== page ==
Prejudice vs Discrimination Essay Typewrite a 1 ? to 2 page paper comparing and contrasting prejudice and discrimination. Relate the use of stereotyping and racial profiling to prejudice and discrimination. Merriam-Websters Dictionary defines prejudice and discrimination as: Prejudice (1) : injury or damage resulting from some judgment or action of another in disregard of ones rights; especially : detriment to ones legal rights or claims (2) a. (1) : preconceived judgment or opinion (2) : an adverse opinion or leaning formed without just grounds or before sufficient knowledge b : an instance of such judgment or opinion c : an irrational attitude of hostility directed against an individual, a group, a race, or their supposed characteristics. Discrimination (1) a. : the act of discriminating b : the process by which two stimuli differing in some aspect are responded to differently (2) : the quality or power of finely distinguishing (3) a. : the act, practice, or an instance of discriminating categorically rather than individually b : prejudiced or prejudicial outlook, action, or treatment The main distinction between prejudice and discrimination is found in Michael LeMays definition of discrimination, where he says Discrimination is applied prejudice. As in the definition above, prejudice is some preconceived notion about an individual, a group, or a race that demonstrate some sort of judgment upon them. This idea of prejudice is usually kept inside of the individual, so as to have a quiet judgment among people. Discrimination, however, is prejudice put into practice. Those who discriminate actively practice prejudice; it is no longer kept inside, but rather openly practiced against the people. Prejudice is best described as an attitude towards a certain group of peoples based solely on their membership in that social or ethnic group, whereas discrimination are actions taken against those members, the behavioral manifestation of prejudice. The practices of prejudice and discrimination stem from an individuals perception of a certain group ?these predetermined perceptions of a group usually come from stereotypes of a people, or racial profiling. LeMays definition of stereotypes is this: Oversimplistic and Overexaggerated beliefs about a group, most often acquired second hand. These images are highly resistant to change. Stereotyping often derive from social categorization and the idea of ? in group vs. ?out group. Social categorizations is sort of the lumping or classification of people into groups based on common characteristics among them, while the concept of the ? in group versus the ? out group is based on a ? we vs. ?they view, by Peter Rose. The difference between the two is that in social categorization, the person removes themself from their judgment, whereas in the ? we vs. ?they approach, the person is included among others in their judgment, but those judged are not part of their own majority group. This process of thought views ? we in favorable terms, and ? they negatively. The impact of stereotypes, as I have stated, directly affect the perceptions of a people in a negative light; when we think of those people, these traits come to mind ? when we meet people from this group, we will focus more on those traits and process them before others. Stereotyping affects our social judgments about a group of people: how much we like the person, our mood and attitudes toward the person, as well as our expectations from that person. Racial profiling is not much off from the principles of stereotyping. Racial profiling is the use of race as a consideration in suspect profiling or other law enforcement practices. This ties into stereotyping in that we suspect suspicious activity from a particular race or people based solely on their ethnicity. A common example of racial profiling would be DWB or driving while black. This is the practice of police or other law enforcement officers targeting African Americans for traffic stops because they believe that African Americans are more likely to be engaged in criminal activity (racial profiling, www. ethnicmajority. com). Overall, one could say that one instance leads to another. Stereotyping can lead to prejudice, which can lead to discrimination. Stereotyping fuels prejudice, though people are not willing to admit this ? they will not admit to stereotyping or being prejudiced, nor discriminating, yet all practices and beliefs of these are rampant today.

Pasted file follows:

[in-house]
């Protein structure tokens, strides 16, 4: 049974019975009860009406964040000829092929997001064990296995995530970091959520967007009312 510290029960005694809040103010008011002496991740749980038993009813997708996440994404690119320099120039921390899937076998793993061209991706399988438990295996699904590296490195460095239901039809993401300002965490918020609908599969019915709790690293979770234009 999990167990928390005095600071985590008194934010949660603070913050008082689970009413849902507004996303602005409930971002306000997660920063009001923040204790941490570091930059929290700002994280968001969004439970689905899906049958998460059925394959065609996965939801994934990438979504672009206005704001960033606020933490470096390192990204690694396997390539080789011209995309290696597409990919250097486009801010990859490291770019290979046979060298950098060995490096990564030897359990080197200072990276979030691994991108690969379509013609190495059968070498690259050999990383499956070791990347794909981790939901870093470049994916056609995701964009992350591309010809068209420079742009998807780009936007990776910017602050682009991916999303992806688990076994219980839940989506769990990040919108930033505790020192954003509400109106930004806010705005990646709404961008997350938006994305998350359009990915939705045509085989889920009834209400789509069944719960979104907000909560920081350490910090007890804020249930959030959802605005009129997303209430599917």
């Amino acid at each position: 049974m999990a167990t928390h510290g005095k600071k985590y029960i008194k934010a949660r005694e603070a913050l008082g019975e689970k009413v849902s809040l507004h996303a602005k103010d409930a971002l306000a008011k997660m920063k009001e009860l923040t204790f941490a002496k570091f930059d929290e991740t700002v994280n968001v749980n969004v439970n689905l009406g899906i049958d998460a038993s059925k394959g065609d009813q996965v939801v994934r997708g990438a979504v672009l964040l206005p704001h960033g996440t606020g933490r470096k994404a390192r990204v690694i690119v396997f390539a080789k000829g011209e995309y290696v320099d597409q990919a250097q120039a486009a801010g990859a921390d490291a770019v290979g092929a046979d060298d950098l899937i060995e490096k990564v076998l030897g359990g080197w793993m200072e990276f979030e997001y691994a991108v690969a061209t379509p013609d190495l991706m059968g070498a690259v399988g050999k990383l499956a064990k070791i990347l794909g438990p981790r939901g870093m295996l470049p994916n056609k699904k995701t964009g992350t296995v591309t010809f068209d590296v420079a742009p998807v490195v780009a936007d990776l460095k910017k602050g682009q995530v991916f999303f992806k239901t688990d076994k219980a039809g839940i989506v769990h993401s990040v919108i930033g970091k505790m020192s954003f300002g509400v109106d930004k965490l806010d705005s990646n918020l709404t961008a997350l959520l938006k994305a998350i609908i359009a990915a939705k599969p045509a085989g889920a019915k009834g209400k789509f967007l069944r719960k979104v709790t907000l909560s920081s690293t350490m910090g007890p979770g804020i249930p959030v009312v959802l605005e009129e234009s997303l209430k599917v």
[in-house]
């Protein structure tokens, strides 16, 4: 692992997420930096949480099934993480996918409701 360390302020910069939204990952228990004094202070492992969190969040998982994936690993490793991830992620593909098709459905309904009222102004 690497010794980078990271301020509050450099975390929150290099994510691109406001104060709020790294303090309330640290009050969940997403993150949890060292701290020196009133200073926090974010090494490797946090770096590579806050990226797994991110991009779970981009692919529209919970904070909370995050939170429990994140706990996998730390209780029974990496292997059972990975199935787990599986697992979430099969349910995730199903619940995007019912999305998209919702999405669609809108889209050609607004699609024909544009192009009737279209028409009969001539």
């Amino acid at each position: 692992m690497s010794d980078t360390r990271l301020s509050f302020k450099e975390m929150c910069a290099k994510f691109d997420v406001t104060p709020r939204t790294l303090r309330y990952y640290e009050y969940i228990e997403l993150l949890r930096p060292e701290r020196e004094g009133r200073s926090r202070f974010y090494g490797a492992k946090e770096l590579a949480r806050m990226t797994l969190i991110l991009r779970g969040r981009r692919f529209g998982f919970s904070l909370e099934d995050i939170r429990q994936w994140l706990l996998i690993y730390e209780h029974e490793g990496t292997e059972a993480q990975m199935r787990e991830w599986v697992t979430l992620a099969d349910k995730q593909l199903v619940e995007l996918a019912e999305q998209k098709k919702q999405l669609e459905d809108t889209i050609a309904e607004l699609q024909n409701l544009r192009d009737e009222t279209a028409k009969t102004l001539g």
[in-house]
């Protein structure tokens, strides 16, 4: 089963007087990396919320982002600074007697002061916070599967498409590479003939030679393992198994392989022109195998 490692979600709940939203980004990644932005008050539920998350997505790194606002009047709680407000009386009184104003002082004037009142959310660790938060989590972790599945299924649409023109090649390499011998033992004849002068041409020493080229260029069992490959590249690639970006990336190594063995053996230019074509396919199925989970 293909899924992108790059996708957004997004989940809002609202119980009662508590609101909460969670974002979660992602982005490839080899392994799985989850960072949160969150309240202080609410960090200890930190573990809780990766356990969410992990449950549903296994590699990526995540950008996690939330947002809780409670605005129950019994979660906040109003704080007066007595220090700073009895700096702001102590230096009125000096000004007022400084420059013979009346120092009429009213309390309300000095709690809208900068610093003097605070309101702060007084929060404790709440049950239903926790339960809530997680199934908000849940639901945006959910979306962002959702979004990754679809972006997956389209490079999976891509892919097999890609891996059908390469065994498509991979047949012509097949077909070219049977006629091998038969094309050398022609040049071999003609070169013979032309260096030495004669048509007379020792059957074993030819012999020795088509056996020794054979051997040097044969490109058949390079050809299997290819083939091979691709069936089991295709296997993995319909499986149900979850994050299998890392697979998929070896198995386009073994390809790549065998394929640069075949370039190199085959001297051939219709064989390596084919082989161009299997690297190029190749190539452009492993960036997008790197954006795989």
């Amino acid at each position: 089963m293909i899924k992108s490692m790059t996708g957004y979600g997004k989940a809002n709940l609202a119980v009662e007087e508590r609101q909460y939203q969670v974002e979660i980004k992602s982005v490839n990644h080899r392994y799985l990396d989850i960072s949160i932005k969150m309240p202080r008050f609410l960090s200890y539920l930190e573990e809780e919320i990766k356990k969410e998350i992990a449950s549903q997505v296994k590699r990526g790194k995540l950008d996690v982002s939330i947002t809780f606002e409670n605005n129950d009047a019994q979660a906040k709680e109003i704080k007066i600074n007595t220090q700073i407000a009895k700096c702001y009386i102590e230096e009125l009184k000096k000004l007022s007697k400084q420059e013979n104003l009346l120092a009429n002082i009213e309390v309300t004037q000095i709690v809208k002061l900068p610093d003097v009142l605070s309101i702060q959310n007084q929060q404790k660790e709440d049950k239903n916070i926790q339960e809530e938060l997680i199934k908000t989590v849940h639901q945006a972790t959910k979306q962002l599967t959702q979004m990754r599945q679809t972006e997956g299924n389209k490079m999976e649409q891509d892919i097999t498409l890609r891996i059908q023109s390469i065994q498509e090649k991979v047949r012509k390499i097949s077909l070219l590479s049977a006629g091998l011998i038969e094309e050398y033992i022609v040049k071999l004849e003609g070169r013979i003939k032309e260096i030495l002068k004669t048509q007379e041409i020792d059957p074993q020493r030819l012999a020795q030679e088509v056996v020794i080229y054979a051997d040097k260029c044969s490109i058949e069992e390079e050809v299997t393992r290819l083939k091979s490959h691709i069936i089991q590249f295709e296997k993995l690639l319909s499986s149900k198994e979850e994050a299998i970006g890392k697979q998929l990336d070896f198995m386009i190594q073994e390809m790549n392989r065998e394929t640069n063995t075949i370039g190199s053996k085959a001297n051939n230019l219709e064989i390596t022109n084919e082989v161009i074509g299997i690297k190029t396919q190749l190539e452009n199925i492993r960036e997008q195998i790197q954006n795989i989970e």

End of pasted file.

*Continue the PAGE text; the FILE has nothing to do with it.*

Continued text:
Wednesday, August 21, 2019